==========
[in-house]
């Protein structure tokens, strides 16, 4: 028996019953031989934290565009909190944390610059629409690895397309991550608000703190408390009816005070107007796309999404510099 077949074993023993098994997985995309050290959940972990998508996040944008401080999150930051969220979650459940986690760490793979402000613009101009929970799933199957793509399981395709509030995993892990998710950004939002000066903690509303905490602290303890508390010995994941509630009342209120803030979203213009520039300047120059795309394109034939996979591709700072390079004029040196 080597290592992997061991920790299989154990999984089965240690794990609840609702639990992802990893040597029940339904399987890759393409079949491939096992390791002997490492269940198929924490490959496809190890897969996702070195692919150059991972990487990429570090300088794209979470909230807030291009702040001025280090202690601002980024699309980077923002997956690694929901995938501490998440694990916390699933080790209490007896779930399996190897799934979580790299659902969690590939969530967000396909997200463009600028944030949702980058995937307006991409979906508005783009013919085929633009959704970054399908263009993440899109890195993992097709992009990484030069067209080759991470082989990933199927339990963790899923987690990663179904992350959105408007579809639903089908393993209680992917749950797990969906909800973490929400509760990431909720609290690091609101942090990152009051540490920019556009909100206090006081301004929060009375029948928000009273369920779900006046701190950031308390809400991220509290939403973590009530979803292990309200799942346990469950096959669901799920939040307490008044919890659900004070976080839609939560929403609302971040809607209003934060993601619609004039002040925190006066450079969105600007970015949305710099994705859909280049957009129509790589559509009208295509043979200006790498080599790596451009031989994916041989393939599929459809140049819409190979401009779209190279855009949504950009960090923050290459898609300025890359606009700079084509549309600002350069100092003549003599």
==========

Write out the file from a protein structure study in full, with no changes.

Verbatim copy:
[in-house]
């Protein structure tokens, strides 16, 4: 028996019953031989934290565009909190944390610059629409690895397309991550608000703190408390009816005070107007796309999404510099 077949074993023993098994997985995309050290959940972990998508996040944008401080999150930051969220979650459940986690760490793979402000613009101009929970799933199957793509399981395709509030995993892990998710950004939002000066903690509303905490602290303890508390010995994941509630009342209120803030979203213009520039300047120059795309394109034939996979591709700072390079004029040196 080597290592992997061991920790299989154990999984089965240690794990609840609702639990992802990893040597029940339904399987890759393409079949491939096992390791002997490492269940198929924490490959496809190890897969996702070195692919150059991972990487990429570090300088794209979470909230807030291009702040001025280090202690601002980024699309980077923002997956690694929901995938501490998440694990916390699933080790209490007896779930399996190897799934979580790299659902969690590939969530967000396909997200463009600028944030949702980058995937307006991409979906508005783009013919085929633009959704970054399908263009993440899109890195993992097709992009990484030069067209080759991470082989990933199927339990963790899923987690990663179904992350959105408007579809639903089908393993209680992917749950797990969906909800973490929400509760990431909720609290690091609101942090990152009051540490920019556009909100206090006081301004929060009375029948928000009273369920779900006046701190950031308390809400991220509290939403973590009530979803292990309200799942346990469950096959669901799920939040307490008044919890659900004070976080839609939560929403609302971040809607209003934060993601619609004039002040925190006066450079969105600007970015949305710099994705859909280049957009129509790589559509009208295509043979200006790498080599790596451009031989994916041989393939599929459809140049819409190979401009779209190279855009949504950009960090923050290459898609300025890359606009700079084509549309600002350069100092003549003599």